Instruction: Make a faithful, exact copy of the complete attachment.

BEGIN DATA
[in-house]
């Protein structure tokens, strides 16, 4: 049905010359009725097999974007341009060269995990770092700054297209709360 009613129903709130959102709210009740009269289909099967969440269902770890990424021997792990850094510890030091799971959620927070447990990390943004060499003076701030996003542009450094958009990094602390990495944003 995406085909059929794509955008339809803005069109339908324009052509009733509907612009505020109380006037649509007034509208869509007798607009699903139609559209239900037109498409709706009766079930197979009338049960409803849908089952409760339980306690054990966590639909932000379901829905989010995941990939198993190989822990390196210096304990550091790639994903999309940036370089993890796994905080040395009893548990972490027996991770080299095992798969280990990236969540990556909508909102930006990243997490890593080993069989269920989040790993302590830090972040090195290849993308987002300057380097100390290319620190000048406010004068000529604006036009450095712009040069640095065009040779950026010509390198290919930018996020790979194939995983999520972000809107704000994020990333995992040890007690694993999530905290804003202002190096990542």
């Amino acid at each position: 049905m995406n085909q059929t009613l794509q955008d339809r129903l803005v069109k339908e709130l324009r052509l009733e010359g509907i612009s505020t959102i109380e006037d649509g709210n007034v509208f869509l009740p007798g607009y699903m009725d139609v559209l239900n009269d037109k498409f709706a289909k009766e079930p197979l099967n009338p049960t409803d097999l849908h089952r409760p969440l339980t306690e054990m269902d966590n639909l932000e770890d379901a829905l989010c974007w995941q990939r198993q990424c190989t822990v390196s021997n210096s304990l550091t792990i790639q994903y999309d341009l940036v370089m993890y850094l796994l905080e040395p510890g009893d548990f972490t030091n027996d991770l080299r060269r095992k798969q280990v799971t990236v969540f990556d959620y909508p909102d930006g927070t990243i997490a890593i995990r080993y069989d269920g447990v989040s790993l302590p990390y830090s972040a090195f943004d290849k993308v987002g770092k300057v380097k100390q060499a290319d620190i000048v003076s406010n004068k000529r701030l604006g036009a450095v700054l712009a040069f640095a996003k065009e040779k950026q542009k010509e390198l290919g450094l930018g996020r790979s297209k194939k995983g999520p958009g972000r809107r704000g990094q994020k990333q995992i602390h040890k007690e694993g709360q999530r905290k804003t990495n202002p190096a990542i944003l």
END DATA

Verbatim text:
[in-house]
């Protein structure tokens, strides 16, 4: 049905010359009725097999974007341009060269995990770092700054297209709360 009613129903709130959102709210009740009269289909099967969440269902770890990424021997792990850094510890030091799971959620927070447990990390943004060499003076701030996003542009450094958009990094602390990495944003 995406085909059929794509955008339809803005069109339908324009052509009733509907612009505020109380006037649509007034509208869509007798607009699903139609559209239900037109498409709706009766079930197979009338049960409803849908089952409760339980306690054990966590639909932000379901829905989010995941990939198993190989822990390196210096304990550091790639994903999309940036370089993890796994905080040395009893548990972490027996991770080299095992798969280990990236969540990556909508909102930006990243997490890593080993069989269920989040790993302590830090972040090195290849993308987002300057380097100390290319620190000048406010004068000529604006036009450095712009040069640095065009040779950026010509390198290919930018996020790979194939995983999520972000809107704000994020990333995992040890007690694993999530905290804003202002190096990542």
């Amino acid at each position: 049905m995406n085909q059929t009613l794509q955008d339809r129903l803005v069109k339908e709130l324009r052509l009733e010359g509907i612009s505020t959102i109380e006037d649509g709210n007034v509208f869509l009740p007798g607009y699903m009725d139609v559209l239900n009269d037109k498409f709706a289909k009766e079930p197979l099967n009338p049960t409803d097999l849908h089952r409760p969440l339980t306690e054990m269902d966590n639909l932000e770890d379901a829905l989010c974007w995941q990939r198993q990424c190989t822990v390196s021997n210096s304990l550091t792990i790639q994903y999309d341009l940036v370089m993890y850094l796994l905080e040395p510890g009893d548990f972490t030091n027996d991770l080299r060269r095992k798969q280990v799971t990236v969540f990556d959620y909508p909102d930006g927070t990243i997490a890593i995990r080993y069989d269920g447990v989040s790993l302590p990390y830090s972040a090195f943004d290849k993308v987002g770092k300057v380097k100390q060499a290319d620190i000048v003076s406010n004068k000529r701030l604006g036009a450095v700054l712009a040069f640095a996003k065009e040779k950026q542009k010509e390198l290919g450094l930018g996020r790979s297209k194939k995983g999520p958009g972000r809107r704000g990094q994020k990333q995992i602390h040890k007690e694993g709360q999530r905290k804003t990495n202002p190096a990542i944003l």